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Fortum ... contributing $23 million

Fortum ... contributing $23 million

Firms, Nasdaq to aid market

OSLO

Nordic energy firms pledged to help replenish a contingency fund after a private Norwegian trader defaulted and exchange operator Nasdaq said it would provide additional capital to maintain trust in the market.

Finland’s Fortum will contribute some 20 million euros ($23 million), while Norway’s Statkraft will pay 5 million euros, the two firms said, part of the 107 million euros that members must provide to remain in the market.

Nasdaq Clearing will separately deposit capital of 200 million Swedish crowns ($22 million), as an additional safeguard for an interim period of 90 days, the exchange operator said.

"We want to show our commitment to the market. To increase our own skin in the game. To reinforce the market’s confidence in this situation," Nasdaq Clearing Chief Executive Officer Julia Haglind told Reuters.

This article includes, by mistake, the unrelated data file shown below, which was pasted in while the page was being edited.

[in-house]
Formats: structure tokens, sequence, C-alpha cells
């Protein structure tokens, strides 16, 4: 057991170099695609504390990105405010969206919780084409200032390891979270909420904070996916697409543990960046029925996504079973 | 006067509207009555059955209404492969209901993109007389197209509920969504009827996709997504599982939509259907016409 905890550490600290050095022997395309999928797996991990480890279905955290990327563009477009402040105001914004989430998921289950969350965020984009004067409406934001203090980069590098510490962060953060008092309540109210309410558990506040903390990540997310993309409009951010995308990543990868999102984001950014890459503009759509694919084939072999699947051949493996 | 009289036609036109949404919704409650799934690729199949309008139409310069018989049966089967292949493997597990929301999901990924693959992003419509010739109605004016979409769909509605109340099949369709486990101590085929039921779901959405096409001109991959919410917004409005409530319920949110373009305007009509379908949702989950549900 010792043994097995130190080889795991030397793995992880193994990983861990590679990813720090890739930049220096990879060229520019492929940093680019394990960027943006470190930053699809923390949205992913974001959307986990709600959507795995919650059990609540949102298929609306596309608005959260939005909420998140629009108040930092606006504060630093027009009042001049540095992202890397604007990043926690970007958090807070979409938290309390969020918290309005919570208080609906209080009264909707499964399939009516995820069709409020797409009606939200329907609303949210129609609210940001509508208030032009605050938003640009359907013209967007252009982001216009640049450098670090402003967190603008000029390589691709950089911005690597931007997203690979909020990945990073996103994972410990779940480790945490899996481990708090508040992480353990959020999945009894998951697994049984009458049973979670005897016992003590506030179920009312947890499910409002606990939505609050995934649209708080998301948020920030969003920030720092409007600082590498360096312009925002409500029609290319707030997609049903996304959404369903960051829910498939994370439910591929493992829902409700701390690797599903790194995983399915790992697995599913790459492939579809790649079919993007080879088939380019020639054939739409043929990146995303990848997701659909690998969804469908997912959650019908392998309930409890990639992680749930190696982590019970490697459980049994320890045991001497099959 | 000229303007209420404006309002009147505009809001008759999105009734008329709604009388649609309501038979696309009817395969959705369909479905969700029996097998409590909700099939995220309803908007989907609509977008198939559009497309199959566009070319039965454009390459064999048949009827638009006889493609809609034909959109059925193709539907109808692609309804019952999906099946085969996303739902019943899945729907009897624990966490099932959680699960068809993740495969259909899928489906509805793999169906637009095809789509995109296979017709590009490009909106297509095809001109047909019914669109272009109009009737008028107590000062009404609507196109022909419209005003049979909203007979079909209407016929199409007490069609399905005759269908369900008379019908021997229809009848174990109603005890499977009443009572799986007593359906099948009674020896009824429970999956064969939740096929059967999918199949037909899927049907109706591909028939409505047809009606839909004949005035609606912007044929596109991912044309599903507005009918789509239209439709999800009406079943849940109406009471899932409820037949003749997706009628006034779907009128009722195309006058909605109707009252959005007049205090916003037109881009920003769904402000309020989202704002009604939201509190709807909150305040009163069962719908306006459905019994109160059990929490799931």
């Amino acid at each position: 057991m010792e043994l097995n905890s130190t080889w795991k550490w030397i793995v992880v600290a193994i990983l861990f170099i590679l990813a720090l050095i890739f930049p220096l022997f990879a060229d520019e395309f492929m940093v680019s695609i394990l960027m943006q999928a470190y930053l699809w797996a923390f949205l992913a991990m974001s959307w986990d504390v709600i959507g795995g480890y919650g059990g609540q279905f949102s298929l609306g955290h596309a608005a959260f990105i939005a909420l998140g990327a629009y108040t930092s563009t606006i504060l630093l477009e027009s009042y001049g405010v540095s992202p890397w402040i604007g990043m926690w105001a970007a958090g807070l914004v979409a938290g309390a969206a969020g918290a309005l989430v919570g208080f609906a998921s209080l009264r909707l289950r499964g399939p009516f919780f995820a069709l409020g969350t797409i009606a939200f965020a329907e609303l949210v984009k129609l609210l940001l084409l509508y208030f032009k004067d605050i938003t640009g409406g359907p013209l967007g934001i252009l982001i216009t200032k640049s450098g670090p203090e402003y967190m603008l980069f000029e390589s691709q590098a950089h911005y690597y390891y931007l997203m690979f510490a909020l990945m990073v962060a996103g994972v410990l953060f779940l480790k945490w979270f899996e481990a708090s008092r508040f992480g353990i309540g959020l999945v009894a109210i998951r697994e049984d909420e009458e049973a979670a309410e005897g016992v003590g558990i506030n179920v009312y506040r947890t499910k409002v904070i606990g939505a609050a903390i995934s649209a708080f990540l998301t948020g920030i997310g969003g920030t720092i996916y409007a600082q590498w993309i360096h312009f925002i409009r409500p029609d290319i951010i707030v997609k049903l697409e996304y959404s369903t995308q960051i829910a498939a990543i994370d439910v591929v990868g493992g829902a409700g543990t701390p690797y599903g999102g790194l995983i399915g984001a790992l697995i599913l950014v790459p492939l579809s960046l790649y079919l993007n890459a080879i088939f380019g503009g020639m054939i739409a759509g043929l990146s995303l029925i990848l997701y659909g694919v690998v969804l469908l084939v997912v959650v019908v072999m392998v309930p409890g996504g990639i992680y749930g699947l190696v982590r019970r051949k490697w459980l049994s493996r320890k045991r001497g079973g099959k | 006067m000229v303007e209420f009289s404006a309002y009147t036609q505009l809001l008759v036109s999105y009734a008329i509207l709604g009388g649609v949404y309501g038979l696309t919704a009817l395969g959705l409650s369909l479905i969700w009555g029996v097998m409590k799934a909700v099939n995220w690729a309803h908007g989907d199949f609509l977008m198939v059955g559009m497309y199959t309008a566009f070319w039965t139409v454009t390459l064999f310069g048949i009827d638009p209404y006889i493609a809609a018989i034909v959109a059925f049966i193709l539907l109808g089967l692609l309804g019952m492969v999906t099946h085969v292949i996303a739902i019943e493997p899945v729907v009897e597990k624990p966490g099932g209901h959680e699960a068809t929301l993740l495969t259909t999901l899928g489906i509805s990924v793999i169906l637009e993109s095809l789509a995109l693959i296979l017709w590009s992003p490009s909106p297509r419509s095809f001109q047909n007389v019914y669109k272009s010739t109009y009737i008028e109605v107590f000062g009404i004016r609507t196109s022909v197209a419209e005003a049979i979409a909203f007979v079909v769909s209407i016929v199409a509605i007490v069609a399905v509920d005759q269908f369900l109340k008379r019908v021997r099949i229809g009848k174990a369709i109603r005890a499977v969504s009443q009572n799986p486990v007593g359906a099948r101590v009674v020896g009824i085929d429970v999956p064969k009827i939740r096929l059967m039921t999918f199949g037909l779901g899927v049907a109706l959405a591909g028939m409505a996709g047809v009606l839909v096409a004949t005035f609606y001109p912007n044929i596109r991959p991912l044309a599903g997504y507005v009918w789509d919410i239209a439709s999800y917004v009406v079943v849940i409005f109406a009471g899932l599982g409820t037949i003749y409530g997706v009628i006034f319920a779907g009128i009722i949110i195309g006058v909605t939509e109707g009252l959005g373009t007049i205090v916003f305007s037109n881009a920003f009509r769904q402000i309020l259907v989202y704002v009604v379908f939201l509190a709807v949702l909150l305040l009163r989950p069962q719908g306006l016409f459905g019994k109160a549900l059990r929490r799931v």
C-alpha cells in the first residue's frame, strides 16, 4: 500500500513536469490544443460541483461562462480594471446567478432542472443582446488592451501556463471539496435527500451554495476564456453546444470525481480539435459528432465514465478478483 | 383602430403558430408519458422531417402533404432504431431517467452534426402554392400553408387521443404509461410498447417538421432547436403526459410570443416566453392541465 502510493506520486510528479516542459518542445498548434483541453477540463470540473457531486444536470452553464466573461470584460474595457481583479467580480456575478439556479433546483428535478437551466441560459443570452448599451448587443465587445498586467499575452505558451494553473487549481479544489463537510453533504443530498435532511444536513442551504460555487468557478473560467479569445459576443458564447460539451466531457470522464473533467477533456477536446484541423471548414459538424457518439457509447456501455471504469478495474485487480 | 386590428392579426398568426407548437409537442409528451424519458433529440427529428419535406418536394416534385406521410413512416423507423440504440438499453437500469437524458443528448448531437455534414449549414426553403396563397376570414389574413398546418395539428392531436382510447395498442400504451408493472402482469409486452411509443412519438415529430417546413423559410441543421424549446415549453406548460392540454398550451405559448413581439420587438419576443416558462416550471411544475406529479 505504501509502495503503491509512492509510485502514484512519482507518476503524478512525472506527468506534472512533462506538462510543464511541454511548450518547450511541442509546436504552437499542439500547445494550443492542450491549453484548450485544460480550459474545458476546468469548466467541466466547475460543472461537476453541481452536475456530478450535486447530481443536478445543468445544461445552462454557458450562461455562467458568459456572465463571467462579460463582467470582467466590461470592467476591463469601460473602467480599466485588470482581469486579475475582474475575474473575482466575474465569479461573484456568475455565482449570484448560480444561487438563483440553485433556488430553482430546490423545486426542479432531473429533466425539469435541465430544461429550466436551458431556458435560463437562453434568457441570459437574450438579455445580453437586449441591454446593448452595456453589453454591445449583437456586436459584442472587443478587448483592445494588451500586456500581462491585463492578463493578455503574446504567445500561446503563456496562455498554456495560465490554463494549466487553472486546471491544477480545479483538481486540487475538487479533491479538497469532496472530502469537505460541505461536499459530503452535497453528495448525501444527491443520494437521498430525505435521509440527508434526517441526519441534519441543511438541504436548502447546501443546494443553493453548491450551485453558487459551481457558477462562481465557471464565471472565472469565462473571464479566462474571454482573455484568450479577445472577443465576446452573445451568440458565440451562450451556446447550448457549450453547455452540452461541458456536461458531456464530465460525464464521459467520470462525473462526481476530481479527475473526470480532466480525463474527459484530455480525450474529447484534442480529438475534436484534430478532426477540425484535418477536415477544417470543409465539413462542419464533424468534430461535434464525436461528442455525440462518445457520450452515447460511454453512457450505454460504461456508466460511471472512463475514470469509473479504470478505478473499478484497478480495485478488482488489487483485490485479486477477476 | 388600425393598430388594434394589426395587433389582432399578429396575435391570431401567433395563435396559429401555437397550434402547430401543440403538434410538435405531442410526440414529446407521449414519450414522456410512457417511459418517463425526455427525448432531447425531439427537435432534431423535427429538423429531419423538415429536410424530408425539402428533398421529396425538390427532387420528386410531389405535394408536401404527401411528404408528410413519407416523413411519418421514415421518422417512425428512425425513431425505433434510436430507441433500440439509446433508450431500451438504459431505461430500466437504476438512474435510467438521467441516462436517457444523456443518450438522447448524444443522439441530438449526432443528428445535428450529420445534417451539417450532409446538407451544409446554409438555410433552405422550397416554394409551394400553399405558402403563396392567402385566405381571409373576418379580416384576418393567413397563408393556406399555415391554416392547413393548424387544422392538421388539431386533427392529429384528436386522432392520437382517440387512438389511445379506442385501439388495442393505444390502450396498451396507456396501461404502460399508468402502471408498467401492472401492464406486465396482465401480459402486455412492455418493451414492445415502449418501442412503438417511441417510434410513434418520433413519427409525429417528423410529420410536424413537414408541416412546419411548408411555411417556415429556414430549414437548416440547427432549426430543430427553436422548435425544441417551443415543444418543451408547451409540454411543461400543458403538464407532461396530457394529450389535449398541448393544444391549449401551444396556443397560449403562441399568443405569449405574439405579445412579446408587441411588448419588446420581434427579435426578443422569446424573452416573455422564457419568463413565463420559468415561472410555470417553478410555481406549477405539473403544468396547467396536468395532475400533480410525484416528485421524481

"Nasdaq data analysis concluded that the market movement was 17 times larger than the normal observed daily spread changes, which was confirmed by two external parties, and could be characterised as a true ‘Black Swan’ event," the exchange said in a statement.

Clearing houses like the one operated by Nasdaq are vital for the stability of markets, acting as an intermediary in stock, bond or derivatives transactions and ensuring completion if one side goes bust.

Einar Aas, a veteran derivatives trader who made large bets on the power market, left a 114 million euro hole in the fund that Nasdaq and commodities companies who are part of the Nasdaq clearing house are obliged to cover.

"It’s a big position and a big loss that clearly affected the default fund," Fortum investor relations manager Maans Holmberg told Reuters.

"It’s important to look at processes. It is very important that Nasdaq carries this responsibility," he added.

Aas failed to meet required payments–known as margin calls–to Nasdaq to insure against losses.

Nasdaq said the default had eaten up its own 7 million euro contingency fund and also two thirds or 107 million euros of the members’ shared contingency fund.




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